The Texas Constitution is a patchwork of amendments — 498 times since it was ratified in 1876 — and voters on Nov. 5 will be asked to add 10 more amendments to the state’s guiding document. The propositions under consideration will be on every ballot in Texas, even if no other elections are on the ballot.
Here is a look at the 10 propositions on the ballot:
“The constitutional amendment permitting a person to hold more than one office as a municipal judge at the same time.”
Municipal judges can be either elected or appointed, depending on where they serve. In both Bryan and College Station, municipal judges are appointed by the city council.
Under current law, a municipal judge elected in one community cannot be elected to serve also in other communities. This creates a hardship for small communities, particularly those in West Texas, who lack a qualified or interested candidate for election to the municipal court. If this proposition passes, a person could be elected municipal judge in multiple communities.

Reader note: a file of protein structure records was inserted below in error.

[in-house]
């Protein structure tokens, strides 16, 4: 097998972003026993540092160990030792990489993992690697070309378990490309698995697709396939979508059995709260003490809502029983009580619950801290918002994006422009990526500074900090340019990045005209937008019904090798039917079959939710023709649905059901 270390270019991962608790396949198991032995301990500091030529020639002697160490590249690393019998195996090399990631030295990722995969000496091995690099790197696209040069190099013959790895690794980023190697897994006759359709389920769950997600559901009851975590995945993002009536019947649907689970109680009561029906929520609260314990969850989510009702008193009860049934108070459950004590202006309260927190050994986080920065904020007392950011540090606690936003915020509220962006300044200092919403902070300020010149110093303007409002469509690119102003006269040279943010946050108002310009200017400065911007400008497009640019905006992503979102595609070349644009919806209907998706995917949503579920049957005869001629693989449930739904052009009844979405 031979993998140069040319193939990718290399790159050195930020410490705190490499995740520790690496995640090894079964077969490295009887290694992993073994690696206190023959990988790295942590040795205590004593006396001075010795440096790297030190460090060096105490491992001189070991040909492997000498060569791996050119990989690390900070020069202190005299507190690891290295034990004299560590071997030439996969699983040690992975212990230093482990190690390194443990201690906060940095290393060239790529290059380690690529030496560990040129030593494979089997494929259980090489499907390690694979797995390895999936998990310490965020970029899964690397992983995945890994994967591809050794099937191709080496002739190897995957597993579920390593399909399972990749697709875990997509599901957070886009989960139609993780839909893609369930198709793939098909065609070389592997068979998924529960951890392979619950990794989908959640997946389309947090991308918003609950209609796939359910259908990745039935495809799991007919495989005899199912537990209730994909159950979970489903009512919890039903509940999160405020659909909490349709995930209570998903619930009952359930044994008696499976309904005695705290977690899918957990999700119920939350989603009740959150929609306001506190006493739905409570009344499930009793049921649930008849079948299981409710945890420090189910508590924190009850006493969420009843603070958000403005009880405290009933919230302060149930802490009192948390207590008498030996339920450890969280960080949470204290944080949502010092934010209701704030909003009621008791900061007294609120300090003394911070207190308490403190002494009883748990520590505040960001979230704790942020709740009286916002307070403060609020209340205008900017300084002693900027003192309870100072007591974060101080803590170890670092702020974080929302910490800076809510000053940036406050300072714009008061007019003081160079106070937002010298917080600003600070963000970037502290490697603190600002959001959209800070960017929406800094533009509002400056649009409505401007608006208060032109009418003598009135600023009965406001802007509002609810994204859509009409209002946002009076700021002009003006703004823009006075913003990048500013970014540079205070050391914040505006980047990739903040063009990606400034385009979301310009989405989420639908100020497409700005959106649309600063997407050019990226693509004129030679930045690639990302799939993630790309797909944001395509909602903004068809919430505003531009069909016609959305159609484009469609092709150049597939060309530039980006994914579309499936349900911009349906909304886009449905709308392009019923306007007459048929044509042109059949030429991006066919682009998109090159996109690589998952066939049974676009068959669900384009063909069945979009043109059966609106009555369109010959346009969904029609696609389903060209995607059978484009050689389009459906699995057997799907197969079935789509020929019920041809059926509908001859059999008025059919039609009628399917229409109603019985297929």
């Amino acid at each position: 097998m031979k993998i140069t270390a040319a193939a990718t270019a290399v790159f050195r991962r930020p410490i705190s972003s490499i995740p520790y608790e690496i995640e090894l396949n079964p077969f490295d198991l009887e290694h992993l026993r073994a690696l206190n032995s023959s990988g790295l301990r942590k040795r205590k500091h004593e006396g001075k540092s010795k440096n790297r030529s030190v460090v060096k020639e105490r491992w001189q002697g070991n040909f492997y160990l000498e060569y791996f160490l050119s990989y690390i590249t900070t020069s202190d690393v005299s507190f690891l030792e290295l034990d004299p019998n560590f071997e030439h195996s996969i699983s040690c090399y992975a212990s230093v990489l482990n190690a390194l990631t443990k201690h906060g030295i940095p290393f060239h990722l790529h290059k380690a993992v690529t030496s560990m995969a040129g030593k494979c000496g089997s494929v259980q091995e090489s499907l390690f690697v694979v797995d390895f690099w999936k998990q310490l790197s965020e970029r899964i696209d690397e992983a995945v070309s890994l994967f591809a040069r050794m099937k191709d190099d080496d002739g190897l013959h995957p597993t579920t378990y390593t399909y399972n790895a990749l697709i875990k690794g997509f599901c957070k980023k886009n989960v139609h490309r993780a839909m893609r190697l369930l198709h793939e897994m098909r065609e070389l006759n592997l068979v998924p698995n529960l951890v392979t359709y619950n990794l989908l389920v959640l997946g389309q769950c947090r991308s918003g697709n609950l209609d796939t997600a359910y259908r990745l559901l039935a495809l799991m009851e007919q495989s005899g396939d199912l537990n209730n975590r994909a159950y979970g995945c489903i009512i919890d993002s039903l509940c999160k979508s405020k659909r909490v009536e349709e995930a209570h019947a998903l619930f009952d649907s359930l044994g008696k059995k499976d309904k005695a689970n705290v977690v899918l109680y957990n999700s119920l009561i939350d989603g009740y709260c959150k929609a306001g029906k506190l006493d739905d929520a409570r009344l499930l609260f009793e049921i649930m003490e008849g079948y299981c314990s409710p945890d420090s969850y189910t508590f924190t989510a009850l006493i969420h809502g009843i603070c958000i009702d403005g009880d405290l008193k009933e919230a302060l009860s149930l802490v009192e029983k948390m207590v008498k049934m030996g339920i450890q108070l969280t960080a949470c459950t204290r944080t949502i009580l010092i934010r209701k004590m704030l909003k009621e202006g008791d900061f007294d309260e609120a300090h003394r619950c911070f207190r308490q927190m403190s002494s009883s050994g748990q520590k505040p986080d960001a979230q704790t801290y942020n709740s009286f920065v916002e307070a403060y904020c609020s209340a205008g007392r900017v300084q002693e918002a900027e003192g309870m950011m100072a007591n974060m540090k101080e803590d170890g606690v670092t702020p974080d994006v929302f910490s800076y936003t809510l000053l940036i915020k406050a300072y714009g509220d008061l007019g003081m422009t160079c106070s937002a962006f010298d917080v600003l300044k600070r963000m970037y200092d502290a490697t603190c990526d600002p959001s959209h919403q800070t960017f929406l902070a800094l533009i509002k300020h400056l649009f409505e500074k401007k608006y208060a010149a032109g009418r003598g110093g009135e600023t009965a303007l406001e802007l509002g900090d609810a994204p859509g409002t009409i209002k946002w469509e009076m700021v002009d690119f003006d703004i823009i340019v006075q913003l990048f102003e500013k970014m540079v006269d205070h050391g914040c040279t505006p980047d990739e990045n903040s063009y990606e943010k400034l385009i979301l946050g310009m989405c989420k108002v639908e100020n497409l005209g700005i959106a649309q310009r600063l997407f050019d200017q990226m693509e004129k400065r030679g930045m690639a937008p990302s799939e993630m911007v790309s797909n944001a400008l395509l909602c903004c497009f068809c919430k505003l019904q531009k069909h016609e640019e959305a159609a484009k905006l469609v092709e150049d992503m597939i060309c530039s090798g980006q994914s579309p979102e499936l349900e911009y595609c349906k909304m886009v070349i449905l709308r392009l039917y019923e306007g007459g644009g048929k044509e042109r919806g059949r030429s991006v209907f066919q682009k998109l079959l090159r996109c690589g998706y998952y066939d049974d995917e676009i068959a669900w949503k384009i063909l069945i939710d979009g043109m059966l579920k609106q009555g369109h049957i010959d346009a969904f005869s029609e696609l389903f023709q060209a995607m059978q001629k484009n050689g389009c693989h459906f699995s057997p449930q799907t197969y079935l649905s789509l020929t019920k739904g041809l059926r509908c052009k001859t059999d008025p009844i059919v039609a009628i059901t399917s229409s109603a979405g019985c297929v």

The proposition does not affect appointed municipal judges, who can serve in multiple jurisdiction.
The Eagle recommends a vote in favor of Proposition 1.
“The constitutional amendment providing for the issuance of additional general obligation bonds by the Texas Water Development Board in an amount not to exceed $200 million to provide financial assistance for the development of certain projects in economically distressed areas.”
If approved by voters, the Texas Water Development Board would be authorized to issue an additional $200 million in general obligation funds — to be repaid out of the state’s general fund — to help economically disadvantaged areas of the state develop badly needed water and sewer projects.
Supporters say every Texan has the right to clean water and adequate sewage removal. Critics point out that Texas will pay more than $3.3 million in repayments and interests through 2021. And, critics say, the state should not be involved in local issues such as water and sewage projects.
It is clear, though, that poor areas of Texas need state help to provide clean water and sewage removal they cannot afford on their own. After all, we are all Texans and we are all in this together.
The Eagle recommends a vote in favor of Proposition 2.
“The constitutional amendment authorizing the Legislature to provide for a temporary exemption from ad valorem taxation of a portion of the appraised value of certain property damaged by a disaster.”
If passed, this proposition would exempt 15% to 100% of property taxes — depending on the amount of property damage — for one year for people living in areas affected by a natural disaster, as declared by the governor. Affected municipalities would have to approve the exemptions.